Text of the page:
Let me comment on your latest points, per ** comment**:
The distinction which you note between the exactitude sought and realized in the hekat calculations as opposed to the fudging apparently allowed in the geometrical solutions is an interesting point.
**to me, this point means that modular arithmetic, quotients and its exact Egyptian fraction remainders, was more important to Ahmes and the other scribes than geometry when approximations were involved. Of course, geometry was important when its data could be presented exactly, such as the MMP details. **
I am also not at ease with the word "sacred", but it would seem that they desired to utilize circle and square relationships in order to arrive at various understandings.
** I can not determine Ahmes' desires in this respect. Others have inferred proportions and other relationships, views that are not directly documented in any text that I have seen. That is, modern geometry's use of Greek models and theorems makes many of the points that you cite. Egyptian texts do not. The problem is, therefore, how can your views be confirmed in the RMP or any other Egyptian text? **
I argue elsewhere that a paramount concern for them was in regard to squaring the circle for both circumference and area. I believe that the design of Old Kingdom pyramid interiors is derivable from this point of beginning.
** squaring the circle and one approximation 256/81 was used by Egyptians for a very a long period of time (maybe 1,000 years). I have no proven idea why a more accurate value for pi was not selected. Jumping back to pyramid interior dimensions is another matter. This subject is not well documented by numbers in scribal texts, hence it is much harder to draw inferences and connect to formal scribal methods than the texts that Ahmes and others left. **
RMP 48, I believe, allows for at least the following inferences:
1) that there was a more than casual interest in what can be termed diagrammatic geometry;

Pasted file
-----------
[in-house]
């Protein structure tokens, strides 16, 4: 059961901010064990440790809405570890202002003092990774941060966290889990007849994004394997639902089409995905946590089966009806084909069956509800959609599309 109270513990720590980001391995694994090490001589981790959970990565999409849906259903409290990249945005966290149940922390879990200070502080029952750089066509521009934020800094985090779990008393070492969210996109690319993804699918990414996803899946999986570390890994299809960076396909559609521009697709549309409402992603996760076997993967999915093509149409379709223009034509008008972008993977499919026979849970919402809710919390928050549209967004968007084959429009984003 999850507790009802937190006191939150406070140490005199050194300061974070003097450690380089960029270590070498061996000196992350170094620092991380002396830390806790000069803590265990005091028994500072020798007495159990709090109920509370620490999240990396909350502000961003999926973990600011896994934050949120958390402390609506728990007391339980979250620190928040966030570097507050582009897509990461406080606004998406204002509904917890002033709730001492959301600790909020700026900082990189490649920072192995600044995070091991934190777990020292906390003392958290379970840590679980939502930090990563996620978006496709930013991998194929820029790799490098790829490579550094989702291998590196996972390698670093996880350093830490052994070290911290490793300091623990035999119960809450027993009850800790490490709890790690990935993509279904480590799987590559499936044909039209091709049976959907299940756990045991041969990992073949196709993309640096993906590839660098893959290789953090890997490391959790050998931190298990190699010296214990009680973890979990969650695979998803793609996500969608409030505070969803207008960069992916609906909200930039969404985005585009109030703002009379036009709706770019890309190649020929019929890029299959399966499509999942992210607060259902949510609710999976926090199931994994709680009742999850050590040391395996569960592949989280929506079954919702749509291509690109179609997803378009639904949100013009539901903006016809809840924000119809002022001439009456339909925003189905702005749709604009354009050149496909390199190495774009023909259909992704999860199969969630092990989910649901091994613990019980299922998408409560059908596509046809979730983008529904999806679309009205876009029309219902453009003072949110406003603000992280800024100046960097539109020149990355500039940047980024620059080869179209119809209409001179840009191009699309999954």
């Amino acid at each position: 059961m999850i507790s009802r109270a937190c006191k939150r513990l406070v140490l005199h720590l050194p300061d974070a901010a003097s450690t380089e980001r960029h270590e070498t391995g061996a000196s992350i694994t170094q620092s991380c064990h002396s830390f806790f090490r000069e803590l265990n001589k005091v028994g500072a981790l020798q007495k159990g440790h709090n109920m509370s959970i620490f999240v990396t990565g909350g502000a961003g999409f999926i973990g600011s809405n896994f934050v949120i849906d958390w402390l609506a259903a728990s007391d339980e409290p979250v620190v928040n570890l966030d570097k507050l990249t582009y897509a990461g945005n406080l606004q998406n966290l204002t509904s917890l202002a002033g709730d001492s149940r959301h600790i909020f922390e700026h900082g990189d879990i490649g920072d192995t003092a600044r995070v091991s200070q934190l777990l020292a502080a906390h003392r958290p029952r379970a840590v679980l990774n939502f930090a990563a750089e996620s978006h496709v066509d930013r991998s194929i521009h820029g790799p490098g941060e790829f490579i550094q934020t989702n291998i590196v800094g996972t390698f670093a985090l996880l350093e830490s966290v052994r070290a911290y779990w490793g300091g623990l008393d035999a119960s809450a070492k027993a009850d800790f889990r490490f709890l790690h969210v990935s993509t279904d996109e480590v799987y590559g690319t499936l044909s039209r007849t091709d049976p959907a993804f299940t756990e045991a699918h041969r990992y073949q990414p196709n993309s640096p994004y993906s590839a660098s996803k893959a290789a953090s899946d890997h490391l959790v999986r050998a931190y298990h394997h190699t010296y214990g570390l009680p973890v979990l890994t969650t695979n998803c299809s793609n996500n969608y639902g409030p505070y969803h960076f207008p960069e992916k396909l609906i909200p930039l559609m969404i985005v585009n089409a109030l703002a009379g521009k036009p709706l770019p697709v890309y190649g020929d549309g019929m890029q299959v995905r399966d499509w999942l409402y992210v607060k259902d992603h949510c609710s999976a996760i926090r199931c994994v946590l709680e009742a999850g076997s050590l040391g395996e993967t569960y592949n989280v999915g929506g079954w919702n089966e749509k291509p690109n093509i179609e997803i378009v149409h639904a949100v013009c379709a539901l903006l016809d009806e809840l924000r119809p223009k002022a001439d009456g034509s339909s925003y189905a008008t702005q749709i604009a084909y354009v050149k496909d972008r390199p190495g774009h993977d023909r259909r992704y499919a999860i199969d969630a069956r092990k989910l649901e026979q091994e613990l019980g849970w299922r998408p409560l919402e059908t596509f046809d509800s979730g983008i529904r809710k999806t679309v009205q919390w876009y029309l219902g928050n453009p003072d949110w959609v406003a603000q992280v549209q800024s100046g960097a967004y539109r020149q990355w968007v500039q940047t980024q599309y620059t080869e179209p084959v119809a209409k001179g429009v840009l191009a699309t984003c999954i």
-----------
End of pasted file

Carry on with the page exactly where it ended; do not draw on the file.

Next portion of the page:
** why do you use the term diagrammatic geometry? One interpretation is that a visual or implied context was at work, however, the scribal numerical data does not disclose such details. **
2) that they clearly understood that there was a constant relationship (ie, 64/81) between the area of a circle and the area of the square whose sides were the same length as the diameter of that circle;
** if 64/81 was so important, why was the approximation not improved until Greek times? The problem was very difficult to solve since Egyptians only worked within the realm of rational numbers. Greeks, starting with Pyathagoras newly accepted irrational numbers, beginning a debate that continues today (in certain respects, as Gauss discovered when he formally introduced complex numbers to solve the fundamental theorem of algebra, that an nth degree equation contains exactly n roots).**
3) that they would have extrapolated upon the concept and have drawn the square inscribed within the circle, and the circle circumscribed around the square - forcing a formalizing of the square root of 2 understanding;
** Visually, or by diagram, you are correct. However, using only rational numbers there are no solutions to many classes of geometry problems, as Greeks discovered with their straight edge and rule construction problems. **
4) that it is more than likely that they would have asked the question, "if the area of the inscribed circle is in a constant relationship (ie, 64/81) with the area of the circumscribed square, would not the circumference of the circle be in this same constant relationship (64/81) with the perimeter of the square?"
** Asking a question, and not allowing the appropriate class of number (any number beyond the rationals) to be used to find a solution was the limitation reached by Egyptians. It is sad that Egyptian geometry did not theoretically proceed in documented ways (as visually, or diagrammatically, to use your term) that a few scribes may have been understood, yet a mathematical dead end was reached by all scribes **
Since each side of the square is the same length as the circle's diameter, this latter inference of course leads to the circle's circumference being equated with 64/81 times 4 times this diameter - the understanding which i believe is being implemented in MMP 10.
That the equality was more or less correct could easily have been confirmed through empirical measurement. Had they already reached a similar understanding via a C = 11/14 times 4 times this diameter "formula" as a result of empirical implementation using their 28 finger royal cubit system, then they could have confirmed the 64/81 result by comparison of the respective unit fraction chains.
I believe that Problem 48 tells us all of this and more. I continue to look for others who have considered this problem in this way as I am sure that someone must have.
**belief is a wonderful thing. In the case of Egyptian geometry, we'll all have to wait until direct evidence is presented that documents the use of irrational numbers or better approximations of pi, two subjects that exploded under the Greeks. Yet, Egyptian arithmetic formed the basis of Greek arithmetic, and was not improved upon in the manner that Greeks clearly improved Egyptian geometry by adding irrational numbers**